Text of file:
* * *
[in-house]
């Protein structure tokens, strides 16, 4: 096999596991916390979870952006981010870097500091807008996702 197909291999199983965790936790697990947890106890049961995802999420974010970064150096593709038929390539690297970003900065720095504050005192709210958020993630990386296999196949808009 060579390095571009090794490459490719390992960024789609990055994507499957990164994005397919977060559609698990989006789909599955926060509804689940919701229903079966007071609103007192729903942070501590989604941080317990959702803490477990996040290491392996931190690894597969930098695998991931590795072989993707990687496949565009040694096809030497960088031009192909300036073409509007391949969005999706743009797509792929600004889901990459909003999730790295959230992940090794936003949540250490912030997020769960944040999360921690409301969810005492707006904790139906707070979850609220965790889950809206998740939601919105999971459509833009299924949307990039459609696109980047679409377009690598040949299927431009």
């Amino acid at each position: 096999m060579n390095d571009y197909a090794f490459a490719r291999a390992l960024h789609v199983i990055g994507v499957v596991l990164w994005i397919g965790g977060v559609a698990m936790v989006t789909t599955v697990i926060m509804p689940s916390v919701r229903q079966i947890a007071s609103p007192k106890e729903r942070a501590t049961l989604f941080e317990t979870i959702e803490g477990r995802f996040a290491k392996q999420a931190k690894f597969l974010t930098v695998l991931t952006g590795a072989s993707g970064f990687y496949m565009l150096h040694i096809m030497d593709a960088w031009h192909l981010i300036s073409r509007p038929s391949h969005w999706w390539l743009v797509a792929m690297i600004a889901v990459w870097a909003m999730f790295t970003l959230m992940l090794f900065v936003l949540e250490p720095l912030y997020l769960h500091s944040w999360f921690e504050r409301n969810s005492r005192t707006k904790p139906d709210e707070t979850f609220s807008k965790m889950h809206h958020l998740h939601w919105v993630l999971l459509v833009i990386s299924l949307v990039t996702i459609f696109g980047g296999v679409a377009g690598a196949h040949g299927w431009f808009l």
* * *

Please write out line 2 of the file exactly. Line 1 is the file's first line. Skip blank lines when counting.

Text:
């Protein structure tokens, strides 16, 4: 096999596991916390979870952006981010870097500091807008996702 197909291999199983965790936790697990947890106890049961995802999420974010970064150096593709038929390539690297970003900065720095504050005192709210958020993630990386296999196949808009 060579390095571009090794490459490719390992960024789609990055994507499957990164994005397919977060559609698990989006789909599955926060509804689940919701229903079966007071609103007192729903942070501590989604941080317990959702803490477990996040290491392996931190690894597969930098695998991931590795072989993707990687496949565009040694096809030497960088031009192909300036073409509007391949969005999706743009797509792929600004889901990459909003999730790295959230992940090794936003949540250490912030997020769960944040999360921690409301969810005492707006904790139906707070979850609220965790889950809206998740939601919105999971459509833009299924949307990039459609696109980047679409377009690598040949299927431009």